An Analyst’s View of Methods for Valuing Patents - August 15, 2011

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With all the recent press surrounding the purchasing of patents I thought it would be useful to summarize the methods for calculating the value of these transactions and attempt to show a framework around rational valuations. Of course, in reality, the market for patent purchases doesn’t always work rationally.  But by leveraging the market and financial research techniques and the fundamental valuation techniques I applied as an analyst in the investment banking industry as well as my experience through the boom and bust years of the dot com era, I hope to provide not only some pragmatic insight, but also a perspective on when valuations leave the rational framework.  Ultimately each patent valuation analysis is unique and, similar to corporate valuations must typically include detailed market and financial research beyond the summaries presented below.

Patents, in particular, are but a subset type of intellectual property that also includes copyrights, trademarks, and trade secrets.  Intellectual property is generally categorized as an intangible asset, in that it has no inherent value by itself, but is valuable in what it can do, i.e. protect inventions that may represent a differentiating market advantage and thus realize increased profitability, or be licensed and realize royalty revenue, etc.  So, the base case for analyzing the value of a patent focuses on analyzing a cash flow stream resulting from what the patent enables.  A cash flow stream analysis must also, at a minimum, incorporate a discount interest rate, which takes into account the time value of money and computes the present value of the future cash received.  This is called a discounted cash flow (DCF) analysis. In addition, any time there’s an analysis of future cash flows, market environment factors such as competing technologies, regulatory changes, and economic issues need to be considered to determine downside risks and/or upside potential for those future cash flows.  This, in turn, can alter the present value of the patent.  This present value calculation is the current net valuation of the patent. 

Of course, there are a variety of situations that can arise in reality.  The simplest case, for example, would be a patent that’s licensed to say five different market competitors.  Each competitor has agreed to pay $100 per month over the lifetime of the products in which the patent is used.  The lifetime of those products is estimated, based on various market factors, to be 36 months.  The value of that patent via a present value calculation (using a 5% discount rate) of these future cash flows would be $16,732.  Another relatively simple case could be where a patent protects a technological innovation that is used in a product and, as a result, that product is able to realize a profit margin of 40% versus the closest competing product profit margin of 30%.  The value of this patent can be represented as the present value calculation over the lifetime of the product of the 10% profit margin difference.  Of course various future market factors could be encountered that could changes these profit dynamics, which is why fundamental market research is typically needed in these analyses. Some patent situations may not involve revenue or profit at all.  For example a patent could be issued on a money saving technique for a certain process.  In this case the value of the patent would be derived off the DCF analysis of the amount of the savings.  In addition, patents can be used simply to prevent other competitors from even entering a certain market segment.  In this case a more complex DCF analysis might examine the profitability difference of the patented product as the sole market offering versus the hypothetical profit profile if multiple competitors offered similar products.  Ultimately, specific cases can be combinations of the situations above and thus involve present value calculations of various modified DCF analyses.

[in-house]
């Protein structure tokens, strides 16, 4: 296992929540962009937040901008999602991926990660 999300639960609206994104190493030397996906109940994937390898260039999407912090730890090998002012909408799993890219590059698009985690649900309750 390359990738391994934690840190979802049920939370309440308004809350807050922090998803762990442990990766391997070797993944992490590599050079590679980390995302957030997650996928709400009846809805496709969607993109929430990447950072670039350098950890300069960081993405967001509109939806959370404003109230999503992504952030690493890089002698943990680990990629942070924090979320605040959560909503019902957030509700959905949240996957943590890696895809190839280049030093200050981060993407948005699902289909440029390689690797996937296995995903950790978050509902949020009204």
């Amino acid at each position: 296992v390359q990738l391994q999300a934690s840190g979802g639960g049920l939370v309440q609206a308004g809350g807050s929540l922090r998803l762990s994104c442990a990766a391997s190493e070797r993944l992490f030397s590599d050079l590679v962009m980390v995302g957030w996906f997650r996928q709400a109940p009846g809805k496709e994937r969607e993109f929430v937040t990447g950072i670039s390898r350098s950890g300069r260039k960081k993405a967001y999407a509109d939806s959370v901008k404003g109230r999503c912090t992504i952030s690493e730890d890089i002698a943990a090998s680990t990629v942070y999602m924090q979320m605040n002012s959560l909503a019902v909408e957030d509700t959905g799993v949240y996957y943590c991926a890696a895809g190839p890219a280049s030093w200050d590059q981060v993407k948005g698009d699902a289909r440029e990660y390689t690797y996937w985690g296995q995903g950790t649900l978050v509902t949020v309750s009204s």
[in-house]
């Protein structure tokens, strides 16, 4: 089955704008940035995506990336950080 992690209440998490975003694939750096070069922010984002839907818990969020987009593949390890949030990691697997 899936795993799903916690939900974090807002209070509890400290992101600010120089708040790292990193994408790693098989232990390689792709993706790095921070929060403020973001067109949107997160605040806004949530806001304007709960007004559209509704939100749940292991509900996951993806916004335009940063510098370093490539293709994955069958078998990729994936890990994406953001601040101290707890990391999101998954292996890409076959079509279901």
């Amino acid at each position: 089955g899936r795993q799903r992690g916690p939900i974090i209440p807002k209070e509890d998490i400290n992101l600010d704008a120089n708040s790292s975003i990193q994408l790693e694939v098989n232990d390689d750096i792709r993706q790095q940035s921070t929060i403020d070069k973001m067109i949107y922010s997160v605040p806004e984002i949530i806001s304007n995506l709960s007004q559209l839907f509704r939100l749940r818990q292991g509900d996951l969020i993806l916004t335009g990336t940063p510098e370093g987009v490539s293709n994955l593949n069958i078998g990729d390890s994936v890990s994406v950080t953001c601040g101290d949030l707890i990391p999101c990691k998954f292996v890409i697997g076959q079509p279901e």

All of these present value calculations attempt to factor in the numerical facts about the patent situation and can be used as a basis in patent valuations and patent purchase situations.  However, valuations can certainly leave the realm of these rational calculations in open market and auction purchase situations.  Like the overly optimistic market bubble of the dot com era, these situations often involve over-inflated values spurred by such issues as the lost opportunity cost if a competitor acquires the patent(s), the company’s ability to defend itself against a competitor’s patent litigation, and pure speculation as to the future value.  In these situations, while it’s still useful to understand the base value calculations, valuations may clearly rise above the computations.

Jim Moeller, Managing Partner
Moeller Ventures, LLC